Toyota’s self-driving unit has acquired US mapping start-up Carmera as the Japanese group embarks on a software buying spree in an attempt to quadruple its global engineering headcount over the next few years.
New York-based Carmera is the second acquisition by Woven Planet following its $550m takeover of Lyft’s autonomous driving unit in April. Backed by the war chest of the world’s biggest carmaker, the Toyota subsidiary said it would “go big” to establish its global footprint in software. While the acquisition price for Carmera was not disclosed, the deal alongside that for Lyft will expand Woven Planet’s 860 workforce to more than 1,200.
“I’m looking to double or quadruple Woven Planet in the next couple of years,” James Kuffner, the head of the unit who also sits on Toyota’s board as a chief digital officer, said in an interview.
“That means we are going to be aggressively hiring, acquiring, doing partnerships and, where it makes sense, bringing in companies to the Woven Planet group that are complementary and strategic,” he added.
Created in 2015, Carmera was valued at $120m after it raised $20m in a Series B funding led by Google’s venture arm GV in 2018, according to Pitchbook.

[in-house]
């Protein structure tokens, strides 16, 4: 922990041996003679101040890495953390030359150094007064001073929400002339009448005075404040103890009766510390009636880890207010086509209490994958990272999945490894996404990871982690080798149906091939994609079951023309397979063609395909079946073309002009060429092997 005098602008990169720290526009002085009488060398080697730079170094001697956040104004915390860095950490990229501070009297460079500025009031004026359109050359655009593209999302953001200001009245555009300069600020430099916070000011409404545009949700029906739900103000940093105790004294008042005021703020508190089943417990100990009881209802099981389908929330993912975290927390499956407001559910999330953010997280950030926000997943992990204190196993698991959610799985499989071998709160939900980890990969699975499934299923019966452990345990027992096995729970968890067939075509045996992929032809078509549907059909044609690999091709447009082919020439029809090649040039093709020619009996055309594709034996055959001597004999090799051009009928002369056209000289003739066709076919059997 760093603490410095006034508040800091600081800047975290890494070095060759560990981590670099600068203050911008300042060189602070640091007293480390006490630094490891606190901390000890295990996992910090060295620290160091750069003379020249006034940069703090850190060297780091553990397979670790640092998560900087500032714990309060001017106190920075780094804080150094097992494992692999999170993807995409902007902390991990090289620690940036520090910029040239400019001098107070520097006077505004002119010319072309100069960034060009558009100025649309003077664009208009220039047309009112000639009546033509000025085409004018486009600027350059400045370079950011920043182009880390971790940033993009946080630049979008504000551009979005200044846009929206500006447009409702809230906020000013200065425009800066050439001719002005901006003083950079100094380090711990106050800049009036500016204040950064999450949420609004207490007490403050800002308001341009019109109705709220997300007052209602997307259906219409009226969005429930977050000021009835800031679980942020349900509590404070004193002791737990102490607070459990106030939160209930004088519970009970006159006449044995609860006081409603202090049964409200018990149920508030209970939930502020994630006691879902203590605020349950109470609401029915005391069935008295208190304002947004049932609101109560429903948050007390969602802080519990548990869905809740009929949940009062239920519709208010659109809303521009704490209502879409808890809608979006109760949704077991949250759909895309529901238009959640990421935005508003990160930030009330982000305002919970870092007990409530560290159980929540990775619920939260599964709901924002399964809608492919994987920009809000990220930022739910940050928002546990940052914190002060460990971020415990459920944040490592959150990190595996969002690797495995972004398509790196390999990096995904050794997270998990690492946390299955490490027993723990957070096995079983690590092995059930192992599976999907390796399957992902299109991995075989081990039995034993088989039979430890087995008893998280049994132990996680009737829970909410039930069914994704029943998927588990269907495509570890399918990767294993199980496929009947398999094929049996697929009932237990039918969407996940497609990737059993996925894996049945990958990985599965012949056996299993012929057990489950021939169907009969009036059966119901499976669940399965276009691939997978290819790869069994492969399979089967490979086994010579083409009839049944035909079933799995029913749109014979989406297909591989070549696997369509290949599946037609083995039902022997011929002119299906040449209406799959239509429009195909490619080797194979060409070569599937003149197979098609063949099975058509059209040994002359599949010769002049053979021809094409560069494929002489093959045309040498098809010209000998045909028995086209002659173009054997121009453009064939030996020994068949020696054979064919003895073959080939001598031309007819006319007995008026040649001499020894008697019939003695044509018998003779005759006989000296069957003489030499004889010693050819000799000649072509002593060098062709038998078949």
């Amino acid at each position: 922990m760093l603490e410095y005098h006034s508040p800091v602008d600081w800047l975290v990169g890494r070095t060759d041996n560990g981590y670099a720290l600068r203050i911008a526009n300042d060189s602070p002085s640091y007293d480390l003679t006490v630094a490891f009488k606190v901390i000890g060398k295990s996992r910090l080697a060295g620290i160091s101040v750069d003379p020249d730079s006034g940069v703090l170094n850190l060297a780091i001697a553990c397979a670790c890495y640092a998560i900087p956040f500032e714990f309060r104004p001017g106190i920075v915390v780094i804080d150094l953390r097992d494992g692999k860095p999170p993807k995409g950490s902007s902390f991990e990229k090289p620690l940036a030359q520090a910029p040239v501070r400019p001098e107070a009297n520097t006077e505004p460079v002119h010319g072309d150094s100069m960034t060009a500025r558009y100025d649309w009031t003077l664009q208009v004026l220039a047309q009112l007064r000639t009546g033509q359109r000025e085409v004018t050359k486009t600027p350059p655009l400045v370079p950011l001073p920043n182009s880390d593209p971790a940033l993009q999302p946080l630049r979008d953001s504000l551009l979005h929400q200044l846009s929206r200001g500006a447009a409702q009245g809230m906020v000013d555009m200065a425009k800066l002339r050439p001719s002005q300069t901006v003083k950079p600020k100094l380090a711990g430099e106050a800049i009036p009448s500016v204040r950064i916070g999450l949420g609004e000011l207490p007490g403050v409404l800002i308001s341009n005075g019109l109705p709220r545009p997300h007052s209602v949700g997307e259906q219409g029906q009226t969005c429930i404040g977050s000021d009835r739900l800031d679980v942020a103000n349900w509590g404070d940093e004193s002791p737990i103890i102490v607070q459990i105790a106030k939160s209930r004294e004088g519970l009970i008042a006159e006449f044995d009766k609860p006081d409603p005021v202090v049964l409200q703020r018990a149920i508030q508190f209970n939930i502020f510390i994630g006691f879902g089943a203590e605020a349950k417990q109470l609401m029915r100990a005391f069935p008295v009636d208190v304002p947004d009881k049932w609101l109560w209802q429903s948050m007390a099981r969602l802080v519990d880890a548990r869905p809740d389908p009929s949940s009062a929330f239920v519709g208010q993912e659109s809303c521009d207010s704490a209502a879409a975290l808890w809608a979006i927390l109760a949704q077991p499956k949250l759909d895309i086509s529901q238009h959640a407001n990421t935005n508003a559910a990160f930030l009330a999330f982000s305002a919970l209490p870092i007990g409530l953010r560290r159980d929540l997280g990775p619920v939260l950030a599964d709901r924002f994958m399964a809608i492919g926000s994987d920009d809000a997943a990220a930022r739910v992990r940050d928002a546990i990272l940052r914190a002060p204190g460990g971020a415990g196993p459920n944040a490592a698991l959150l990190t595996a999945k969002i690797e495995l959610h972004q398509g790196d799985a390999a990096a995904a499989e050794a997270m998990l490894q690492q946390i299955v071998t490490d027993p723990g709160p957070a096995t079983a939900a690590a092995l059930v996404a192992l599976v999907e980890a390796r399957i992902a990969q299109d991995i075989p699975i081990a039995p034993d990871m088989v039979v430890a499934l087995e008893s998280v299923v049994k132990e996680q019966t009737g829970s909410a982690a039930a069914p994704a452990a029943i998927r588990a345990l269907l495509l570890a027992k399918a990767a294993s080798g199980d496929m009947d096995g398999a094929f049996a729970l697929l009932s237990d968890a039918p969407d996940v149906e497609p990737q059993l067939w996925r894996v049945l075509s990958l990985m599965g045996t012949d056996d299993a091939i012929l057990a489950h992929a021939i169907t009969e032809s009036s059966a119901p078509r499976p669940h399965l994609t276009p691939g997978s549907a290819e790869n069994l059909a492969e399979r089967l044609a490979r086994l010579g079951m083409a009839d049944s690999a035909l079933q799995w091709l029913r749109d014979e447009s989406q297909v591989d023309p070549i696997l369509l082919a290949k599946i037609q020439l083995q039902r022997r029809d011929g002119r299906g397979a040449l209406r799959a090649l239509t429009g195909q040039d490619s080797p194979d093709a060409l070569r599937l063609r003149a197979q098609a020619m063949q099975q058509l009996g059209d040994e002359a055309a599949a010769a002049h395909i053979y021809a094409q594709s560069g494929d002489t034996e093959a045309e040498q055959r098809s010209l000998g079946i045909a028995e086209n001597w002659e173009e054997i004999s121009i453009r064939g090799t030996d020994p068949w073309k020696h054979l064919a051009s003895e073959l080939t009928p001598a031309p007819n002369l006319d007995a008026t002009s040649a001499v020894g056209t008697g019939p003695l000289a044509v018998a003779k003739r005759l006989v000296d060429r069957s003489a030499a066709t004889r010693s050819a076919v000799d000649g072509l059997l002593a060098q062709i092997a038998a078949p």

Carmakers and technology groups are competing to develop accurate and real-time digital mapping technologies, which are considered critical for the expansion of self-driving cars.
Building on an existing partnership, Toyota hopes to combine Carmera’s machine learning and geospatial technologies with its own mapping capabilities using satellite and aerial imagery.
Mapping is a significant area of investment for Woven Planet as Toyota looks to shift from simply selling cars to providing mobility services in the era of autonomous driving.
He added that Toyota was well-positioned to create a system that could provide quality and up-to-date mapping data since it already had 100m cars on the road. But analysts say Woven Planet, which was created in January, faces a big challenge in building Toyota’s software capability following decades focused on the mass production of hardware.
“We have this opportunity when some other companies are downsizing their efforts to actually double down and really grow,” Kuffner said. “I would like to grow aggressively fast but not too fast that we lose our culture or focus.”